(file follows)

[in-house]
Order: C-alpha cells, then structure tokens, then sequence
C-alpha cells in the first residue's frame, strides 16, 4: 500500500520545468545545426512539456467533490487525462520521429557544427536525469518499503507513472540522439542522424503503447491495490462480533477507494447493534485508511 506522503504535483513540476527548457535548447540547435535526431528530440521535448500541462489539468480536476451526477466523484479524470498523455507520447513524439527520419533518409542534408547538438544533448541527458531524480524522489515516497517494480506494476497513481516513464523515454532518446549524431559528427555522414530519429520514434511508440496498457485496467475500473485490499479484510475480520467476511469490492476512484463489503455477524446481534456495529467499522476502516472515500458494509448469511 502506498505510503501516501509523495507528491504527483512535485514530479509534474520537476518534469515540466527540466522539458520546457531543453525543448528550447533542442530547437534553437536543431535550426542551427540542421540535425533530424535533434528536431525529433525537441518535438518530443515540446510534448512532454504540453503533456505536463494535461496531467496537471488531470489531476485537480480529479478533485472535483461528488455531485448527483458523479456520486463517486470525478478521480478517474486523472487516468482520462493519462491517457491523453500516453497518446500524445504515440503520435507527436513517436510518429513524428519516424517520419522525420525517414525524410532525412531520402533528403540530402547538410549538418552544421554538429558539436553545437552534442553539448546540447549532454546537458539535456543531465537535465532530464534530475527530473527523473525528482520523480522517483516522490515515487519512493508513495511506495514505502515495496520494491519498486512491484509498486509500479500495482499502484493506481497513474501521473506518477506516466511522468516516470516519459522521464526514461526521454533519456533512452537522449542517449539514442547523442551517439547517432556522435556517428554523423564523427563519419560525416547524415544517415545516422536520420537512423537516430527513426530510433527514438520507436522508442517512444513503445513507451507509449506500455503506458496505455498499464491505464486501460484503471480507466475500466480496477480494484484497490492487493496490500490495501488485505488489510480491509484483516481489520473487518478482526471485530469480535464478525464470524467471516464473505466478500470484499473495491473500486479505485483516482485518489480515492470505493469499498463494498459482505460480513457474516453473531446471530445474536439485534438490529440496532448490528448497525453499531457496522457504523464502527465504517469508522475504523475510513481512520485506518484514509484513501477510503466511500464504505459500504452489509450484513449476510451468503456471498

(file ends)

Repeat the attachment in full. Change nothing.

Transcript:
[in-house]
Order: C-alpha cells, then structure tokens, then sequence
C-alpha cells in the first residue's frame, strides 16, 4: 500500500520545468545545426512539456467533490487525462520521429557544427536525469518499503507513472540522439542522424503503447491495490462480533477507494447493534485508511 506522503504535483513540476527548457535548447540547435535526431528530440521535448500541462489539468480536476451526477466523484479524470498523455507520447513524439527520419533518409542534408547538438544533448541527458531524480524522489515516497517494480506494476497513481516513464523515454532518446549524431559528427555522414530519429520514434511508440496498457485496467475500473485490499479484510475480520467476511469490492476512484463489503455477524446481534456495529467499522476502516472515500458494509448469511 502506498505510503501516501509523495507528491504527483512535485514530479509534474520537476518534469515540466527540466522539458520546457531543453525543448528550447533542442530547437534553437536543431535550426542551427540542421540535425533530424535533434528536431525529433525537441518535438518530443515540446510534448512532454504540453503533456505536463494535461496531467496537471488531470489531476485537480480529479478533485472535483461528488455531485448527483458523479456520486463517486470525478478521480478517474486523472487516468482520462493519462491517457491523453500516453497518446500524445504515440503520435507527436513517436510518429513524428519516424517520419522525420525517414525524410532525412531520402533528403540530402547538410549538418552544421554538429558539436553545437552534442553539448546540447549532454546537458539535456543531465537535465532530464534530475527530473527523473525528482520523480522517483516522490515515487519512493508513495511506495514505502515495496520494491519498486512491484509498486509500479500495482499502484493506481497513474501521473506518477506516466511522468516516470516519459522521464526514461526521454533519456533512452537522449542517449539514442547523442551517439547517432556522435556517428554523423564523427563519419560525416547524415544517415545516422536520420537512423537516430527513426530510433527514438520507436522508442517512444513503445513507451507509449506500455503506458496505455498499464491505464486501460484503471480507466475500466480496477480494484484497490492487493496490500490495501488485505488489510480491509484483516481489520473487518478482526471485530469480535464478525464470524467471516464473505466478500470484499473495491473500486479505485483516482485518489480515492470505493469499498463494498459482505460480513457474516453473531446471530445474536439485534438490529440496532448490528448497525453499531457496522457504523464502527465504517469508522475504523475510513481512520485506518484514509484513501477510503466511500464504505459500504452489509450484513449476510451468503456471498